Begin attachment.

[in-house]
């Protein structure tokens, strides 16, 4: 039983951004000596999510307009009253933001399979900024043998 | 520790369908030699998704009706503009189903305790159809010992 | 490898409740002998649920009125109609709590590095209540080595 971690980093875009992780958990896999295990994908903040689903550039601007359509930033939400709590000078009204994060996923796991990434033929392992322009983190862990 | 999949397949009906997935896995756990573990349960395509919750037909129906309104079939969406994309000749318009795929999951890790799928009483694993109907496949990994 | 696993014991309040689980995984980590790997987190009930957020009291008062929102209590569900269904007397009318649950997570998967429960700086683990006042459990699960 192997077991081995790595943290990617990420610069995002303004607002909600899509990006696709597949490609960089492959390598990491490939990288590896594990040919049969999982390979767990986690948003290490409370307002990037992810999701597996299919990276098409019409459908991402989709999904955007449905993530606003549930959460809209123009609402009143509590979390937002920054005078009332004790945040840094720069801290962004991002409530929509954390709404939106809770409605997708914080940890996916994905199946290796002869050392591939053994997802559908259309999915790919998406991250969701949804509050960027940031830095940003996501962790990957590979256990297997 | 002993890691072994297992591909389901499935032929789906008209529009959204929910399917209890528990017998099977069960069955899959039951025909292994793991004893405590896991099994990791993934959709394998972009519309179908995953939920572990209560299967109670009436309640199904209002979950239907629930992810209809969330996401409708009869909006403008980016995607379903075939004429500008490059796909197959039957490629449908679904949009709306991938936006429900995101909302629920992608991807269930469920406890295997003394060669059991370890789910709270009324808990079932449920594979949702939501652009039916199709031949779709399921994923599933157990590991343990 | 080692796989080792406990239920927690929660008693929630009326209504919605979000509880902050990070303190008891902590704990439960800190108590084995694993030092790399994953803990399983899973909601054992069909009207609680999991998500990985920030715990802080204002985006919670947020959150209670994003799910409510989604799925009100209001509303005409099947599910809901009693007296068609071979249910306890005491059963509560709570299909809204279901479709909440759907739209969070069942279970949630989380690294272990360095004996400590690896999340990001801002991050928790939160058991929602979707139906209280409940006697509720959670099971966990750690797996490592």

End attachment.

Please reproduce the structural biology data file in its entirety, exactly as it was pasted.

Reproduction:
[in-house]
């Protein structure tokens, strides 16, 4: 039983951004000596999510307009009253933001399979900024043998 | 520790369908030699998704009706503009189903305790159809010992 | 490898409740002998649920009125109609709590590095209540080595 971690980093875009992780958990896999295990994908903040689903550039601007359509930033939400709590000078009204994060996923796991990434033929392992322009983190862990 | 999949397949009906997935896995756990573990349960395509919750037909129906309104079939969406994309000749318009795929999951890790799928009483694993109907496949990994 | 696993014991309040689980995984980590790997987190009930957020009291008062929102209590569900269904007397009318649950997570998967429960700086683990006042459990699960 192997077991081995790595943290990617990420610069995002303004607002909600899509990006696709597949490609960089492959390598990491490939990288590896594990040919049969999982390979767990986690948003290490409370307002990037992810999701597996299919990276098409019409459908991402989709999904955007449905993530606003549930959460809209123009609402009143509590979390937002920054005078009332004790945040840094720069801290962004991002409530929509954390709404939106809770409605997708914080940890996916994905199946290796002869050392591939053994997802559908259309999915790919998406991250969701949804509050960027940031830095940003996501962790990957590979256990297997 | 002993890691072994297992591909389901499935032929789906008209529009959204929910399917209890528990017998099977069960069955899959039951025909292994793991004893405590896991099994990791993934959709394998972009519309179908995953939920572990209560299967109670009436309640199904209002979950239907629930992810209809969330996401409708009869909006403008980016995607379903075939004429500008490059796909197959039957490629449908679904949009709306991938936006429900995101909302629920992608991807269930469920406890295997003394060669059991370890789910709270009324808990079932449920594979949702939501652009039916199709031949779709399921994923599933157990590991343990 | 080692796989080792406990239920927690929660008693929630009326209504919605979000509880902050990070303190008891902590704990439960800190108590084995694993030092790399994953803990399983899973909601054992069909009207609680999991998500990985920030715990802080204002985006919670947020959150209670994003799910409510989604799925009100209001509303005409099947599910809901009693007296068609071979249910306890005491059963509560709570299909809204279901479709909440759907739209969070069942279970949630989380690294272990360095004996400590690896999340990001801002991050928790939160058991929602979707139906209280409940006697509720959670099971966990750690797996490592």